Prescriptive authority of the family nurse practitioners depends on the scope of practice in their respective states. According to Gadbois, Miller, Tyler, and Intrator (2015), state laws define the degree of authority that nurse practitioners have and their ability to practice independently. All nurse practitioners in the primary care facilities have received greater prescriptive authority over time owing to the intervention of the state Board of Nursing (Gadbois et al., 2015). The provision of such level of authority minimizes physician involvement amid their growing shortage in the healthcare settings and advances the professional development and role of nurse practitioners in the provision of care. Although some states authorize independent practice for nurse practitioners, others call for collaboration with physicians, direction, delegation, or even supervision of the prescription process (Gadbois et al., 2015). Several states also place restrictions on the ability of the nurse practitioners to prescribe controlled substances.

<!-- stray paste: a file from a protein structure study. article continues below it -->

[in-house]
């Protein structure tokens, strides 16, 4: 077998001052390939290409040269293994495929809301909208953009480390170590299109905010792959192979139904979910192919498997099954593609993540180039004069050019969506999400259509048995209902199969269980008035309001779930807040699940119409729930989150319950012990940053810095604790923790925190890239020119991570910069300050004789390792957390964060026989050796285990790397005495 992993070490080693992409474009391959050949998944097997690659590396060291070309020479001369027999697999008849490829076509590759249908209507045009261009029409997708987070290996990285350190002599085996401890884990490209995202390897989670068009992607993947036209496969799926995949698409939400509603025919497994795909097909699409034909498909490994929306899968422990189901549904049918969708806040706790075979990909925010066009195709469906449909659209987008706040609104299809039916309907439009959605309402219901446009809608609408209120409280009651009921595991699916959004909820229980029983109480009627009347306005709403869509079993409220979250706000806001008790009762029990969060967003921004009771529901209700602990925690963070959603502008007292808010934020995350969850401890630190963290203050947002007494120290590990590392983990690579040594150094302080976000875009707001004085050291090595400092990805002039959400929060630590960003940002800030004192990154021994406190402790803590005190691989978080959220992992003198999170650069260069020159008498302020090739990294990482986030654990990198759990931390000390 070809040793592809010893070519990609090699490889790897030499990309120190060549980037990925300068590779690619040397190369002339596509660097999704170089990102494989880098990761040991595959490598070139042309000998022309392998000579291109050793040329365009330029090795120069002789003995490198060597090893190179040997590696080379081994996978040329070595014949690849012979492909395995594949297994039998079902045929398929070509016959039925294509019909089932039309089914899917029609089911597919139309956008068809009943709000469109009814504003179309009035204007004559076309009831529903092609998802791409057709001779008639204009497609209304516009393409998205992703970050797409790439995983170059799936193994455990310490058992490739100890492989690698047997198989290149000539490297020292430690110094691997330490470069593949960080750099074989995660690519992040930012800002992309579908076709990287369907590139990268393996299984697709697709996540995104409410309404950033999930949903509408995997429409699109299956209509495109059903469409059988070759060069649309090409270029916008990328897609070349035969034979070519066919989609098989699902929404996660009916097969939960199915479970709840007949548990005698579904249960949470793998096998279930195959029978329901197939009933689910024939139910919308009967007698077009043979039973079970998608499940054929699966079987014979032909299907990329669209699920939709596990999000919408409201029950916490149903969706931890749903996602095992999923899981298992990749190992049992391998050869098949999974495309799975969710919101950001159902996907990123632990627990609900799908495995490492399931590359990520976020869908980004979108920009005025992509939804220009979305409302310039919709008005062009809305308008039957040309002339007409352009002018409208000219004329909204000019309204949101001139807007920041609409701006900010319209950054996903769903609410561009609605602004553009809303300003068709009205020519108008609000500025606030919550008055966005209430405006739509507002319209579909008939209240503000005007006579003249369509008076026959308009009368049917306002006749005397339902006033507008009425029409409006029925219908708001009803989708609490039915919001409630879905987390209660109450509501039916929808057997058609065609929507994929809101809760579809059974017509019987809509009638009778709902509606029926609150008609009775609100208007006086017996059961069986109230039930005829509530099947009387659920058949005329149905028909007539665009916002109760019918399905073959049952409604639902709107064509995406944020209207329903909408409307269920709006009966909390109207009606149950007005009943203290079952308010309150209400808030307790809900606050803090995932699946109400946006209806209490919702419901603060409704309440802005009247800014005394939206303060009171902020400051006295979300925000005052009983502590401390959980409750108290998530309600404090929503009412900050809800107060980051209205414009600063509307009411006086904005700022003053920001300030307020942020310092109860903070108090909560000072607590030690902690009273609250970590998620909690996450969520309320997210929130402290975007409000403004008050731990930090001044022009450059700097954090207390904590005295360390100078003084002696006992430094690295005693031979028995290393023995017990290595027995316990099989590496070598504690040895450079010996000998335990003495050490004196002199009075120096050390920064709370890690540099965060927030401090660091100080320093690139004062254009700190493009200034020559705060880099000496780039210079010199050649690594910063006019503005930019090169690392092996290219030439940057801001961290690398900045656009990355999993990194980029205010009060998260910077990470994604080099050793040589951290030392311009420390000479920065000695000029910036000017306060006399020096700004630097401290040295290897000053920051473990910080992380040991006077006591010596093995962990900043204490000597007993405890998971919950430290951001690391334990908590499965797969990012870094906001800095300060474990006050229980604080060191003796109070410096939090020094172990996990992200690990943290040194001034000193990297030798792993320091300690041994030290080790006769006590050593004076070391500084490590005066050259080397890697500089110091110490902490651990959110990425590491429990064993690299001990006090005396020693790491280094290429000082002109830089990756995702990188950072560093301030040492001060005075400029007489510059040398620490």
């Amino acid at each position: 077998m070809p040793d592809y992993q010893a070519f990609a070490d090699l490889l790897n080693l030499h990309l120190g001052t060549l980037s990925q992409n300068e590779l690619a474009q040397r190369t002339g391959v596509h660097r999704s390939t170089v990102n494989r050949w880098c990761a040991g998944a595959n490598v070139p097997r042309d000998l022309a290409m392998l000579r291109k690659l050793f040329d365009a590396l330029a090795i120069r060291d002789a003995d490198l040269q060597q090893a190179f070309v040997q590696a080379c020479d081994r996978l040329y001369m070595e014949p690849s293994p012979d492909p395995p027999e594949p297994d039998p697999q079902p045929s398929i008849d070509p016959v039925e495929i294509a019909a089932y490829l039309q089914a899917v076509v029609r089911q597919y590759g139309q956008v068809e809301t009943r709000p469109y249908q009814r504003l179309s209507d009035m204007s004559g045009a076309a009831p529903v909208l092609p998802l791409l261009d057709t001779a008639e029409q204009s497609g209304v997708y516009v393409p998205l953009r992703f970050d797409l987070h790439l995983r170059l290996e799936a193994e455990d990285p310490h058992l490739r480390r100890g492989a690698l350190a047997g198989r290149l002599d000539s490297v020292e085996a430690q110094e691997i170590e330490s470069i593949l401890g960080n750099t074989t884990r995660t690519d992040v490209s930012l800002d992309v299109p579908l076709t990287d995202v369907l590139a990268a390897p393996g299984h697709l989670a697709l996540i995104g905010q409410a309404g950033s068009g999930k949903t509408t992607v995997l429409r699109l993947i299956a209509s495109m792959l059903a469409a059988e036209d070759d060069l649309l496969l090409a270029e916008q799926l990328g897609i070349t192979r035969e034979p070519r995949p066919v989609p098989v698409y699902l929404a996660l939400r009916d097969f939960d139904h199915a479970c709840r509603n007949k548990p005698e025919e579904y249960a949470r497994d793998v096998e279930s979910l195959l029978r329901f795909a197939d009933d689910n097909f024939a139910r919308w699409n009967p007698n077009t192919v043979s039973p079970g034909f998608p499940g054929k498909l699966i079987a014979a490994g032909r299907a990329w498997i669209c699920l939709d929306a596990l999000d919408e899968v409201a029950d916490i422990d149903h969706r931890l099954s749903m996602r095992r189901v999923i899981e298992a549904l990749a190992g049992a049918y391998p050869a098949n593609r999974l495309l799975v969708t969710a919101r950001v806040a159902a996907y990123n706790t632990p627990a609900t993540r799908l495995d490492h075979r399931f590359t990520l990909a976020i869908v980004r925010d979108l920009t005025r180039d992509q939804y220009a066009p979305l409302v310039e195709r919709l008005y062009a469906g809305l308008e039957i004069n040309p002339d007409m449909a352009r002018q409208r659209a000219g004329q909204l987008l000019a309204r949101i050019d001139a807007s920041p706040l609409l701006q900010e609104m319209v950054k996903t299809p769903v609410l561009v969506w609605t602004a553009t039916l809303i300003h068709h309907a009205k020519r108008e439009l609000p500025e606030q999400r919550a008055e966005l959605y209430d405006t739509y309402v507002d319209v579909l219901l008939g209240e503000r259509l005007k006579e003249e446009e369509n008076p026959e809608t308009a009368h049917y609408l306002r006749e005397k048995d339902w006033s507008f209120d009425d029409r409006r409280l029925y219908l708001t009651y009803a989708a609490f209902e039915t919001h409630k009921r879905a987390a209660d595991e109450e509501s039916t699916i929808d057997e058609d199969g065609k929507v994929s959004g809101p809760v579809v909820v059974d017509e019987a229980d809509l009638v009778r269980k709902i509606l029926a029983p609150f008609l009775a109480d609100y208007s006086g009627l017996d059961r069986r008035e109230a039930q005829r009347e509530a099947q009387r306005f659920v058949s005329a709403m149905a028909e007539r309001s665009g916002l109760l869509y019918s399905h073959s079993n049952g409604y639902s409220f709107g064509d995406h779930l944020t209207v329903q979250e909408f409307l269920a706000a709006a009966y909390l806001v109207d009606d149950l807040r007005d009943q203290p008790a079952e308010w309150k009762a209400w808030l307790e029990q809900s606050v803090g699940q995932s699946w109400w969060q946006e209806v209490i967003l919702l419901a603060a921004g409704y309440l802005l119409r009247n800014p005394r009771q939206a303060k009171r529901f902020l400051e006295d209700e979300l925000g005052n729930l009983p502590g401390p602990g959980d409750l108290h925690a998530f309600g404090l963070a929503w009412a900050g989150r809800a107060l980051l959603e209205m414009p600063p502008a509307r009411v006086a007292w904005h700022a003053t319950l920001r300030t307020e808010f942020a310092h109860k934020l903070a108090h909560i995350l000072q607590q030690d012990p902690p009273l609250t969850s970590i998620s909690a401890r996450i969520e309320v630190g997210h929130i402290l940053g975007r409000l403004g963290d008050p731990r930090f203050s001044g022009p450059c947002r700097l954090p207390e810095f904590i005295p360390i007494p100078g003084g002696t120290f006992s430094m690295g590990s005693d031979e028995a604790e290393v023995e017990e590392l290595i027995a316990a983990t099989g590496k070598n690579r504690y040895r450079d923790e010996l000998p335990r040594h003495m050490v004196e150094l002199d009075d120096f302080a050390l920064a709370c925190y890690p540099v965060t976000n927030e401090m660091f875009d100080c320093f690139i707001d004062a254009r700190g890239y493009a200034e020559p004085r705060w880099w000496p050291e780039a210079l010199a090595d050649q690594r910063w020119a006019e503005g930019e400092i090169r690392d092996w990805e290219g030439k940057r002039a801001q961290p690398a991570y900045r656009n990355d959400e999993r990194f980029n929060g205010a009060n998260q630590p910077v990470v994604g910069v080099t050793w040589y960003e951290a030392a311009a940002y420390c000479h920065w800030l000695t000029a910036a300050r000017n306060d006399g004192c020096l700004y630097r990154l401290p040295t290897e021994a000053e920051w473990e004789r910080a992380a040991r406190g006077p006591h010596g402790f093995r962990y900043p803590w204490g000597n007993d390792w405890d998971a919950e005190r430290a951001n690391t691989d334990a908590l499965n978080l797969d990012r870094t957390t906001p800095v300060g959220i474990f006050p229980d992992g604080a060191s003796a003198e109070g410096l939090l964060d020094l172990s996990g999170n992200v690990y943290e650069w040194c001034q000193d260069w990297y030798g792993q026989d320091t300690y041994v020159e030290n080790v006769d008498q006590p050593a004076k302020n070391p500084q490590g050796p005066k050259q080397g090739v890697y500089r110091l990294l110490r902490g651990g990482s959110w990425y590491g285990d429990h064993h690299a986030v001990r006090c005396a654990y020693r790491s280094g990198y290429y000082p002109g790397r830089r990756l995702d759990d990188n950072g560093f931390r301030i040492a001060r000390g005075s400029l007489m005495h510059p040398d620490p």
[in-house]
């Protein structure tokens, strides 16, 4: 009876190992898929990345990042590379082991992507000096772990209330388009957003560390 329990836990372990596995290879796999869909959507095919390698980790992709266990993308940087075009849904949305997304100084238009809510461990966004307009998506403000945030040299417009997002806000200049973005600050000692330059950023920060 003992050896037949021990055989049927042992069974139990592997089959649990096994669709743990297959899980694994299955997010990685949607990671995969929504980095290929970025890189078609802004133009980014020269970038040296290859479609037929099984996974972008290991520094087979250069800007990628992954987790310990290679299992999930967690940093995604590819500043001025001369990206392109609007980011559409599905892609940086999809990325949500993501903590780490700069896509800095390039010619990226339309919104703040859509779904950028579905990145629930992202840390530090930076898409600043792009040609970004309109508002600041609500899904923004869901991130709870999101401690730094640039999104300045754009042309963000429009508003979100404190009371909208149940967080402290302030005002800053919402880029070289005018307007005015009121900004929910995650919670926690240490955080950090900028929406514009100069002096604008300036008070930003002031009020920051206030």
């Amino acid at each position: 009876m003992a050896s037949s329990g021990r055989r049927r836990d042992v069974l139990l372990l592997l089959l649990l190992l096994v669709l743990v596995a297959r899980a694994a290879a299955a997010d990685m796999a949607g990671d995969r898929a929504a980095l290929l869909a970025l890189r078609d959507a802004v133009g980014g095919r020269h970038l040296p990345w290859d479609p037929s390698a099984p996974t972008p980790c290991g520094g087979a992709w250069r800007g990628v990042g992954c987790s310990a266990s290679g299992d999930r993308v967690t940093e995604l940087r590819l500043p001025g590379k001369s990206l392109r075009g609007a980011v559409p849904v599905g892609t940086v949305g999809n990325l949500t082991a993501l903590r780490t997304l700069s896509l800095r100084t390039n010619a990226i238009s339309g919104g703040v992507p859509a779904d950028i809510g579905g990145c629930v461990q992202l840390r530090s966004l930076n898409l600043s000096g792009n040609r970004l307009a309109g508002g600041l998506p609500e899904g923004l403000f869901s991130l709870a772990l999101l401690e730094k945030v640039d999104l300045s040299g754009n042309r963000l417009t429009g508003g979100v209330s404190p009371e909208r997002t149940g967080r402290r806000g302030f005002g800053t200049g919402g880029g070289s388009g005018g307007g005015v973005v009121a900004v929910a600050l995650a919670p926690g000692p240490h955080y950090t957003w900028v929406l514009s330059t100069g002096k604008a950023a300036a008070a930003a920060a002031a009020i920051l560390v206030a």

Prescribing medications depends on the drug distribution schedules which can vary notably due to the relevant state laws on prescriptive authority. Even so, some states that exercised strict regulations on prescriptions have relaxed the laws governing controlled substance prescriptions and given nurse practitioners greater prescriptive authority (Gadbois et al., 2015). With this in mind, nurse practitioners can prescribe more medications, including controlled substances without physician involvement. It thus suggests the evolution of the nurse practitioner roles as they have become more and more autonomous in their professional commitments. It is reflected in the fact that more states are now broadening the prescriptive authority that nurse practitioners are given with the majority currently allowing the prescription of drug schedules II-V. In some cases, states give nurse practitioners the prescriptive authority drug schedules III-V. These presuppose the growth of the scope of medications nurse practitioners can prescribe.